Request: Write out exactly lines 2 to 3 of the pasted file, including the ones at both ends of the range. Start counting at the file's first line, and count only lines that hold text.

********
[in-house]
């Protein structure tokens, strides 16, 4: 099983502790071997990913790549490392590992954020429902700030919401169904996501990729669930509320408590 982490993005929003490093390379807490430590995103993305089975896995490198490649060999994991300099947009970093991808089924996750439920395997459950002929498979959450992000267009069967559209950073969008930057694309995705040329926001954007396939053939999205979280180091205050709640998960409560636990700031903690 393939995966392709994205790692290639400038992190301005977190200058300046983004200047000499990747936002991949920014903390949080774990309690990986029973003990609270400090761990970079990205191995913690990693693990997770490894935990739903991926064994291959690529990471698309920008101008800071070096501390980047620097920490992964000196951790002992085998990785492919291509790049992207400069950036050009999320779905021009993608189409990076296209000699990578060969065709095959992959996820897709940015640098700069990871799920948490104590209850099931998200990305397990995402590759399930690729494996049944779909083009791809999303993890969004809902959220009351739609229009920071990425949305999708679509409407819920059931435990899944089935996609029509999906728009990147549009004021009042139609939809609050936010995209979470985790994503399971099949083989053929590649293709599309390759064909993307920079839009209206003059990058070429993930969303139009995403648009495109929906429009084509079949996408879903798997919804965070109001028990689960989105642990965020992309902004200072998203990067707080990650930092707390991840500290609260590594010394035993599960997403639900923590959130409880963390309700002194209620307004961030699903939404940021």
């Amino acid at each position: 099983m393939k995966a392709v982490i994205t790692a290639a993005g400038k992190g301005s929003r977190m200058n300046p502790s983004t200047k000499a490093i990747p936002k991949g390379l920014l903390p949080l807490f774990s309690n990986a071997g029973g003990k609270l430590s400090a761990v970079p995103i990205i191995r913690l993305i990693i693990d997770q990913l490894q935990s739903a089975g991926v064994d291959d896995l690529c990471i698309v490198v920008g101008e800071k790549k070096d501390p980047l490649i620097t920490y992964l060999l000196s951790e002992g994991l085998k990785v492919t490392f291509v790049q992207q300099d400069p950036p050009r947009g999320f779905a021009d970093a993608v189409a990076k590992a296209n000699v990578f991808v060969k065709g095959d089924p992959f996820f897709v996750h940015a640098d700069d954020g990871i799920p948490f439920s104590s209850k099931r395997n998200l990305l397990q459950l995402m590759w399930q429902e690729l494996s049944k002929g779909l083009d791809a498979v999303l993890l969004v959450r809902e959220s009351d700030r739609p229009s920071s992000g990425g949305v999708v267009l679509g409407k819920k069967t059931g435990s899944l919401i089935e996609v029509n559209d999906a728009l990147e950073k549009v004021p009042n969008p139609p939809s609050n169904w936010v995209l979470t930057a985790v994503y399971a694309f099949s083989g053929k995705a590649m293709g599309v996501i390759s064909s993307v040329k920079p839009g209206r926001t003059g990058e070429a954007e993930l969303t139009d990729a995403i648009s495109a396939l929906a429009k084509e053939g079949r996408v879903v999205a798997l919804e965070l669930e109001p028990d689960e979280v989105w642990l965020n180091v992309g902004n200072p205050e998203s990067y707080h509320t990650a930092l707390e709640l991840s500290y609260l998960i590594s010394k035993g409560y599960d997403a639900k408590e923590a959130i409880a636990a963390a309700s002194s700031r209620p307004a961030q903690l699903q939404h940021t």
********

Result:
């Protein structure tokens, strides 16, 4: 099983502790071997990913790549490392590992954020429902700030919401169904996501990729669930509320408590 982490993005929003490093390379807490430590995103993305089975896995490198490649060999994991300099947009970093991808089924996750439920395997459950002929498979959450992000267009069967559209950073969008930057694309995705040329926001954007396939053939999205979280180091205050709640998960409560636990700031903690 393939995966392709994205790692290639400038992190301005977190200058300046983004200047000499990747936002991949920014903390949080774990309690990986029973003990609270400090761990970079990205191995913690990693693990997770490894935990739903991926064994291959690529990471698309920008101008800071070096501390980047620097920490992964000196951790002992085998990785492919291509790049992207400069950036050009999320779905021009993608189409990076296209000699990578060969065709095959992959996820897709940015640098700069990871799920948490104590209850099931998200990305397990995402590759399930690729494996049944779909083009791809999303993890969004809902959220009351739609229009920071990425949305999708679509409407819920059931435990899944089935996609029509999906728009990147549009004021009042139609939809609050936010995209979470985790994503399971099949083989053929590649293709599309390759064909993307920079839009209206003059990058070429993930969303139009995403648009495109929906429009084509079949996408879903798997919804965070109001028990689960989105642990965020992309902004200072998203990067707080990650930092707390991840500290609260590594010394035993599960997403639900923590959130409880963390309700002194209620307004961030699903939404940021």
């Amino acid at each position: 099983m393939k995966a392709v982490i994205t790692a290639a993005g400038k992190g301005s929003r977190m200058n300046p502790s983004t200047k000499a490093i990747p936002k991949g390379l920014l903390p949080l807490f774990s309690n990986a071997g029973g003990k609270l430590s400090a761990v970079p995103i990205i191995r913690l993305i990693i693990d997770q990913l490894q935990s739903a089975g991926v064994d291959d896995l690529c990471i698309v490198v920008g101008e800071k790549k070096d501390p980047l490649i620097t920490y992964l060999l000196s951790e002992g994991l085998k990785v492919t490392f291509v790049q992207q300099d400069p950036p050009r947009g999320f779905a021009d970093a993608v189409a990076k590992a296209n000699v990578f991808v060969k065709g095959d089924p992959f996820f897709v996750h940015a640098d700069d954020g990871i799920p948490f439920s104590s209850k099931r395997n998200l990305l397990q459950l995402m590759w399930q429902e690729l494996s049944k002929g779909l083009d791809a498979v999303l993890l969004v959450r809902e959220s009351d700030r739609p229009s920071s992000g990425g949305v999708v267009l679509g409407k819920k069967t059931g435990s899944l919401i089935e996609v029509n559209d999906a728009l990147e950073k549009v004021p009042n969008p139609p939809s609050n169904w936010v995209l979470t930057a985790v994503y399971a694309f099949s083989g053929k995705a590649m293709g599309v996501i390759s064909s993307v040329k920079p839009g209206r926001t003059g990058e070429a954007e993930l969303t139009d990729a995403i648009s495109a396939l929906a429009k084509e053939g079949r996408v879903v999205a798997l919804e965070l669930e109001p028990d689960e979280v989105w642990l965020n180091v992309g902004n200072p205050e998203s990067y707080h509320t990650a930092l707390e709640l991840s500290y609260l998960i590594s010394k035993g409560y599960d997403a639900k408590e923590a959130i409880a636990a963390a309700s002194s700031r209620p307004a961030q903690l699903q939404h940021t």